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Iran”s presidential election process | ASHARQ AL-AWSAT English Archive 2005 -2017
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Tehran, — Iranians voted on Friday in the country”s first presidential election run-off, to select a successor to reformist President Mohammad Khatami, Reuters reported.

Following are some facts about the voting process.

— The run-off will be between pragmatic cleric Akbar Hashemi Rafsanjani, 70, and ultra-conservative Tehran Mayor Mahmoud Ahmadinejad, 48.

— The vote was required after, for the first time since Iran”s 1979 Islamic revolution, none of the original seven candidates polled the minimum 50 percent required for an outright win.

— Rafsanjani polled 21 percent of votes in the first round, closely followed by Ahmadinejad with 19.5 percent.

— All Iranians over the age of 15 can vote. Some 46.8 million of Iran”s 67 million inhabitants are eligible to vote.

— Turnout in the first round on June 17 was 63 percent, down from 69 percent in 2001 but well above turnouts in parliamentary and local council elections.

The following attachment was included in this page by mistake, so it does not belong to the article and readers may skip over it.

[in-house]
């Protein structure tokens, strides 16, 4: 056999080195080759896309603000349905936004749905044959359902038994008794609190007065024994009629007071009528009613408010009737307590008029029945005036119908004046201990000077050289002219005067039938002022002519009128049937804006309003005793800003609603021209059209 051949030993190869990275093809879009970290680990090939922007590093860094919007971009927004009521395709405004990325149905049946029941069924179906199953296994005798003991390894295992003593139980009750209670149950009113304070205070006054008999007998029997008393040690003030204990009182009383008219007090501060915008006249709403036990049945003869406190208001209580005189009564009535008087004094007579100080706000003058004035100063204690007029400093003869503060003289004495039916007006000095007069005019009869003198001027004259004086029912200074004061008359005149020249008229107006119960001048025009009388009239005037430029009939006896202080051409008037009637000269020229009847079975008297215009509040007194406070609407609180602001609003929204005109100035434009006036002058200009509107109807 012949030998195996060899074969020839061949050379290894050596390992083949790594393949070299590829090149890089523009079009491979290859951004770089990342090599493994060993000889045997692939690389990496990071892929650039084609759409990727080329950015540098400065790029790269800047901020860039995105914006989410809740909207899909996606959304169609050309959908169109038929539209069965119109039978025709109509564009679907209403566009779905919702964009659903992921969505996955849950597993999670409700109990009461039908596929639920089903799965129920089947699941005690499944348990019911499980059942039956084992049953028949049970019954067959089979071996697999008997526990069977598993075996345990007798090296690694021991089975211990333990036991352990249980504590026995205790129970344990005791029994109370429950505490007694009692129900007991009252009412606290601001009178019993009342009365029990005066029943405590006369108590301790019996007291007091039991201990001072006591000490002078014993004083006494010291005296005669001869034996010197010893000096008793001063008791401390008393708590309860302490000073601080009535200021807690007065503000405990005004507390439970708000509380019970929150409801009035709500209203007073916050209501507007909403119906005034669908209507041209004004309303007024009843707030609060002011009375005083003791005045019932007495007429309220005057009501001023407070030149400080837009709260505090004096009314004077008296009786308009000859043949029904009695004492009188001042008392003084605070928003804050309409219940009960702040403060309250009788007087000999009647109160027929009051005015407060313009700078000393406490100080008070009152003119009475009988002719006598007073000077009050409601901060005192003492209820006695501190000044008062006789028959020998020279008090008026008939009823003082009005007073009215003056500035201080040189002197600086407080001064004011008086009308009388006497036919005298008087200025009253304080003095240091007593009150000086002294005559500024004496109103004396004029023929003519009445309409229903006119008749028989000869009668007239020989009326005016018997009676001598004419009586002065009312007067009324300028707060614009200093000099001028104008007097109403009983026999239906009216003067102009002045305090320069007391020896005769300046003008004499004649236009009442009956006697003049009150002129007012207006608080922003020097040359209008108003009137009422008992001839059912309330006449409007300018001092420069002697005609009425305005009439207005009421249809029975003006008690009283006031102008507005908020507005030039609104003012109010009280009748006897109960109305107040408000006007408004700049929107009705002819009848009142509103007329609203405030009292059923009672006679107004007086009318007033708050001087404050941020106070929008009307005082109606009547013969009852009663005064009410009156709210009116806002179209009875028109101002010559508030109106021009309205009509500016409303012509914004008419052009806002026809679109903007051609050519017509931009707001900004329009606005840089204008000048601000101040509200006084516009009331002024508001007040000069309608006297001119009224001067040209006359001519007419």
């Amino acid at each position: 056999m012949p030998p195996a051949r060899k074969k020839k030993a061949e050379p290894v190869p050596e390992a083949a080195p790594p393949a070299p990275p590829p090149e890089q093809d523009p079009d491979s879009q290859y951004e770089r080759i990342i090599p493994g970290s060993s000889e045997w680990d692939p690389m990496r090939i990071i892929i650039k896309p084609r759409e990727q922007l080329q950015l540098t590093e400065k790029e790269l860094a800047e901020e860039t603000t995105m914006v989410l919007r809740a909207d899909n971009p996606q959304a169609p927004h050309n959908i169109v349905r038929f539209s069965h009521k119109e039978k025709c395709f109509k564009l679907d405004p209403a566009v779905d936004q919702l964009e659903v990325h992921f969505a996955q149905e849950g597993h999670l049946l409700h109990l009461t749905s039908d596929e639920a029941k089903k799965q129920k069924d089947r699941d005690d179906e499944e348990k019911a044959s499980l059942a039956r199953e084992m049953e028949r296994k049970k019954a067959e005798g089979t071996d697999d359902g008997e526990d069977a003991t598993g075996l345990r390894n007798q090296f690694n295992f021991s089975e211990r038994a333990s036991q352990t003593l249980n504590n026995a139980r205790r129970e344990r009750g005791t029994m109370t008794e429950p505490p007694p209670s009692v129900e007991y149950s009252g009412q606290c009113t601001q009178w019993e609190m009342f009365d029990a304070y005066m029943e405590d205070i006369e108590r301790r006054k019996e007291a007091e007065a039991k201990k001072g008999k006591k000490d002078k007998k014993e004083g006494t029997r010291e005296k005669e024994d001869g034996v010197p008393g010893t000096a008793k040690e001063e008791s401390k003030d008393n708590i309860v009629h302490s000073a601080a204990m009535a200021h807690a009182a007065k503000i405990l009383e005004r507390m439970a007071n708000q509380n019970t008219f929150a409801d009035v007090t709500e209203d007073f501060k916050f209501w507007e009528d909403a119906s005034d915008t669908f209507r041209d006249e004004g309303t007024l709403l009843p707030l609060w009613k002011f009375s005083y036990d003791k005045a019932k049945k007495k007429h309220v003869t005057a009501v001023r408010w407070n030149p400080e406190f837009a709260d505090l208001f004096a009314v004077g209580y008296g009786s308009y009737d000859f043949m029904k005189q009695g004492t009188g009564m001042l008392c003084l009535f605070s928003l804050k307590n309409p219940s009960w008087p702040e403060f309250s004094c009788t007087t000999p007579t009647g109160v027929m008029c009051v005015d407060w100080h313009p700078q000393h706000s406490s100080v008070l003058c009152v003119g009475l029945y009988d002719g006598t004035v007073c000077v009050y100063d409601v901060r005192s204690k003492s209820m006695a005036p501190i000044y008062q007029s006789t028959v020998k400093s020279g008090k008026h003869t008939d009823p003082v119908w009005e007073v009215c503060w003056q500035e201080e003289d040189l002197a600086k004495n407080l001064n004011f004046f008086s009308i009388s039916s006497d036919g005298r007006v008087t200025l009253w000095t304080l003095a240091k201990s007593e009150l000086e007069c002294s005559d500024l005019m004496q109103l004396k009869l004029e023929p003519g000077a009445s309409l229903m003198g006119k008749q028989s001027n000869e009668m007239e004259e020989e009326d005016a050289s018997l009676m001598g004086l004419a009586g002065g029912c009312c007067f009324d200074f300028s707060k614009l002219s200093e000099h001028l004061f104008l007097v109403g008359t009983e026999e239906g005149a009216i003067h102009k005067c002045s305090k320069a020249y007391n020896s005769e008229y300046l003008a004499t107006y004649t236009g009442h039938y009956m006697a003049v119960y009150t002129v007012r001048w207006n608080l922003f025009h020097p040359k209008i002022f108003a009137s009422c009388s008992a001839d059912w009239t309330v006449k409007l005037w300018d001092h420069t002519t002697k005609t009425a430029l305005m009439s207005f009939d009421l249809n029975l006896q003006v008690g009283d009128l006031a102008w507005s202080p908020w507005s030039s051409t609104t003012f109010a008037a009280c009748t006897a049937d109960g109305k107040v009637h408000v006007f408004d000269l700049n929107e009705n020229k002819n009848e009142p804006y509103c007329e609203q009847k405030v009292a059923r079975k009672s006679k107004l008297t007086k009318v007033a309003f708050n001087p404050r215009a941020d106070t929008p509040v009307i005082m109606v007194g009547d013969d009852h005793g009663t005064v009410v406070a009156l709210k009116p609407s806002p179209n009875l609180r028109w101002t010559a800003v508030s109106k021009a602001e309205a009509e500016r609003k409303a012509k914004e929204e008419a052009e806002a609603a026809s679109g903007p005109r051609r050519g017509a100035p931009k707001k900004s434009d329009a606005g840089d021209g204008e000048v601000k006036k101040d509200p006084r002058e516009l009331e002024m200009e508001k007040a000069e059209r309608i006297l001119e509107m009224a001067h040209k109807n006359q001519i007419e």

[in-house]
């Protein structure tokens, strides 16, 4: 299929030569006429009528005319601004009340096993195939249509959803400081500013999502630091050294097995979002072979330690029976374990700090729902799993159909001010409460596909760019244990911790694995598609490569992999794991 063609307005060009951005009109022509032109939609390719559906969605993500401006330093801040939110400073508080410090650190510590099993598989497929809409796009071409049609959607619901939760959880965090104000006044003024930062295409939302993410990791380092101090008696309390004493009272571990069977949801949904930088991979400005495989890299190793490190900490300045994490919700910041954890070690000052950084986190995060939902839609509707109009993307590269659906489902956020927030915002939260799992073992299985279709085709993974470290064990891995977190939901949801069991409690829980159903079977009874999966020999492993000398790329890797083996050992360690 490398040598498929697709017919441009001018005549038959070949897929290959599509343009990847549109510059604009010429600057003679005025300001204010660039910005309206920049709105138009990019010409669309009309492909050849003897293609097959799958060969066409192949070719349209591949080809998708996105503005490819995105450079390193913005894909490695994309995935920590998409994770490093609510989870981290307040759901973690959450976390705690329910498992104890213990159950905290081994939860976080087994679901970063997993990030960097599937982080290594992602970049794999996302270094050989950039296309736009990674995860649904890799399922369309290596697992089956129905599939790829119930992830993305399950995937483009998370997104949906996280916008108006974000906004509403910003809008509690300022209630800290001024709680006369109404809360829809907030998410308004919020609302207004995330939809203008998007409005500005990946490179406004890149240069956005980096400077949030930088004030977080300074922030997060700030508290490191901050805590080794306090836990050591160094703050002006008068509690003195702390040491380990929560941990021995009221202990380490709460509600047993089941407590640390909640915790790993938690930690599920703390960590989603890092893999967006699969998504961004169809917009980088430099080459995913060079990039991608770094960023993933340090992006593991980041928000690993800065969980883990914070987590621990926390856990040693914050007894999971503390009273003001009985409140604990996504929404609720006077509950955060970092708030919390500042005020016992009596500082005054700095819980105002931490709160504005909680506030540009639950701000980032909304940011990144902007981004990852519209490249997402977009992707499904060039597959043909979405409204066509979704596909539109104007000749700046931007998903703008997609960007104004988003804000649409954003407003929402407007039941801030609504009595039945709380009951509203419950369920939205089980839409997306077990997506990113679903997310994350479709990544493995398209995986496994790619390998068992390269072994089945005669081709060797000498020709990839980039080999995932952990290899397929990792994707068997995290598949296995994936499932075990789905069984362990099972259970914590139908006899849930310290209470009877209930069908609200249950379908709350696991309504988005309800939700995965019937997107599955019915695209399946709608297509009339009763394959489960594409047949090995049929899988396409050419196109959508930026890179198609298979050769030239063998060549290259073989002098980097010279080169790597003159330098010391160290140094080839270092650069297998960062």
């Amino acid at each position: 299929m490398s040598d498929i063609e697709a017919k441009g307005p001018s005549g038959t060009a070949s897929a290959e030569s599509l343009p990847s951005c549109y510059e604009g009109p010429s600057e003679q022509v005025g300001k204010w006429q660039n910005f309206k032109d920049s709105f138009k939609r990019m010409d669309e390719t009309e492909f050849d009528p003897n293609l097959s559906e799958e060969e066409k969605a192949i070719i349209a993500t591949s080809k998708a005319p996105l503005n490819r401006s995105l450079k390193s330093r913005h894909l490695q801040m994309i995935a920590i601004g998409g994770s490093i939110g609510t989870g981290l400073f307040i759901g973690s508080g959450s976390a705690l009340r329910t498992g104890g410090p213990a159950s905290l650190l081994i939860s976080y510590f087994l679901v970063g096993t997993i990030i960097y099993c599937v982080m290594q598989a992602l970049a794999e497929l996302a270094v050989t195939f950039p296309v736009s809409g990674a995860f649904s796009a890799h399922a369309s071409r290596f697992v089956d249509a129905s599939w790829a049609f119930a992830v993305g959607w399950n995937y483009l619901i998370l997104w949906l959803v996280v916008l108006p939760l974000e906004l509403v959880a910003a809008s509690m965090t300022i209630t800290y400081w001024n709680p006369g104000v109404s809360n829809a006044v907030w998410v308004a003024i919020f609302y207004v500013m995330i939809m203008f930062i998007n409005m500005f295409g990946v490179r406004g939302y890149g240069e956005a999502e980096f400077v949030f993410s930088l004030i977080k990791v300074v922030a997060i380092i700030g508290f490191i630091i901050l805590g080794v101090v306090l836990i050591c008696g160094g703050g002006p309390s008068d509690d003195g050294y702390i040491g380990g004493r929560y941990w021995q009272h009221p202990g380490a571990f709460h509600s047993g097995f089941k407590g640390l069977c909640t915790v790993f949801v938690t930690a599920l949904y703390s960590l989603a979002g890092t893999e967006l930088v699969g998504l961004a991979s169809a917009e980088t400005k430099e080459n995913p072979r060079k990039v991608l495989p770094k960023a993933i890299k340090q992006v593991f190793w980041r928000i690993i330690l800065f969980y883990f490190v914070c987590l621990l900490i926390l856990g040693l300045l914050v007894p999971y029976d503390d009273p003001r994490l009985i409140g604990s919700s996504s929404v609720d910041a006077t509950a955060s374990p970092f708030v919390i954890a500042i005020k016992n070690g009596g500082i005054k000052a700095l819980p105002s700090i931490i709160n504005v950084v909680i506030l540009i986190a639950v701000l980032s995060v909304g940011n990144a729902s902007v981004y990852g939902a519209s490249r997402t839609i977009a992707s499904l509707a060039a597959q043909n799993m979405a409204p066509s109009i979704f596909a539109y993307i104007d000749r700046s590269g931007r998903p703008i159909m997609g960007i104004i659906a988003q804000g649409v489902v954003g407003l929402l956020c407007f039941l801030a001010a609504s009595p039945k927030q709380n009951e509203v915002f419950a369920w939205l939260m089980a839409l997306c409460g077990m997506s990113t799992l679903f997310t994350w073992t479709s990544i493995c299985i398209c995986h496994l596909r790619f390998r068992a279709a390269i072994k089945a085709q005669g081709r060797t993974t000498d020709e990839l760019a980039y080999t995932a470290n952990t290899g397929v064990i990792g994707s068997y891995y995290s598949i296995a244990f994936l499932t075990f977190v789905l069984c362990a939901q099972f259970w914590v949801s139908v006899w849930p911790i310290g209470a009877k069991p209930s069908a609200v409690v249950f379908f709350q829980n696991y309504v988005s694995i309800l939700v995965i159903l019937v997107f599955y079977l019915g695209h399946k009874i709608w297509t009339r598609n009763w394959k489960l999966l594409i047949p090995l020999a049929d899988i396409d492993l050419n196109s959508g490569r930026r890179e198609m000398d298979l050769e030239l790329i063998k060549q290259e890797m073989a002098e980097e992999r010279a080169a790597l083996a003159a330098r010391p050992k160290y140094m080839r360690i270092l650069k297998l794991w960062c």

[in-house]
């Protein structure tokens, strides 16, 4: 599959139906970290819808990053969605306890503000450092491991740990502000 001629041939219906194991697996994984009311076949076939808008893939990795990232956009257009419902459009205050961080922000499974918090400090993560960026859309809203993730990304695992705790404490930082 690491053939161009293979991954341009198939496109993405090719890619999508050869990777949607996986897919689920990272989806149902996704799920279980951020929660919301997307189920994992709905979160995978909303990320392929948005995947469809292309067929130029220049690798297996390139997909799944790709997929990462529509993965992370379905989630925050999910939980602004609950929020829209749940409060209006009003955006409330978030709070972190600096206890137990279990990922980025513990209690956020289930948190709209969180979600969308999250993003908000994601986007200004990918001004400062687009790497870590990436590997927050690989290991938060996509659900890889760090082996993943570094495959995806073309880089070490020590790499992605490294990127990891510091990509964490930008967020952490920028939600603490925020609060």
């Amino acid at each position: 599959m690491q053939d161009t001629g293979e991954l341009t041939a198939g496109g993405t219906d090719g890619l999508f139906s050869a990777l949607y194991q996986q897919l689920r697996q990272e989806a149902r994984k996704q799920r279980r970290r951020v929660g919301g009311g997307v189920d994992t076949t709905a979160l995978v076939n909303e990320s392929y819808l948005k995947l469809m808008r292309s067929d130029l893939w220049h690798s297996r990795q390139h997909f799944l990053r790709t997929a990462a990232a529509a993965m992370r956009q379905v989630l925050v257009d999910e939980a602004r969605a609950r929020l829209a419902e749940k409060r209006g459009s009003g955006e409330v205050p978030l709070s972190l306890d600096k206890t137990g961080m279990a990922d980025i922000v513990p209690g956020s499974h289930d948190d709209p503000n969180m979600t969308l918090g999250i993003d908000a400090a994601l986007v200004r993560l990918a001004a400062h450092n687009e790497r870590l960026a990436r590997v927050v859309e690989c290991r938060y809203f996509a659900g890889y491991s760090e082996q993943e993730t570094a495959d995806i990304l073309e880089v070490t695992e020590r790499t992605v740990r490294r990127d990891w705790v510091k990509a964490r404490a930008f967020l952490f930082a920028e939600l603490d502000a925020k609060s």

— The presidential term lasts for four years. Incumbents can stand for a second term after which they must step down for at least one presidential term.

The Guardian Council, a panel of six senior clerics and six Islamic jurists, vetted aspiring candidates for suitability. To qualify, a candidate must be of Iranian origin and an Iranian citizen, be considered a distinguished political or religious figure and have an unblemished track record of piety and faithfulness to the Islamic Republic.

— This year the Council trimmed the field of 1,014 hopefuls down to just eight qualified candidates. One subsequently dropped out. Once again, some senior clerics and human rights lawyers who say they should be allowed to run barred all women from standing despite objections.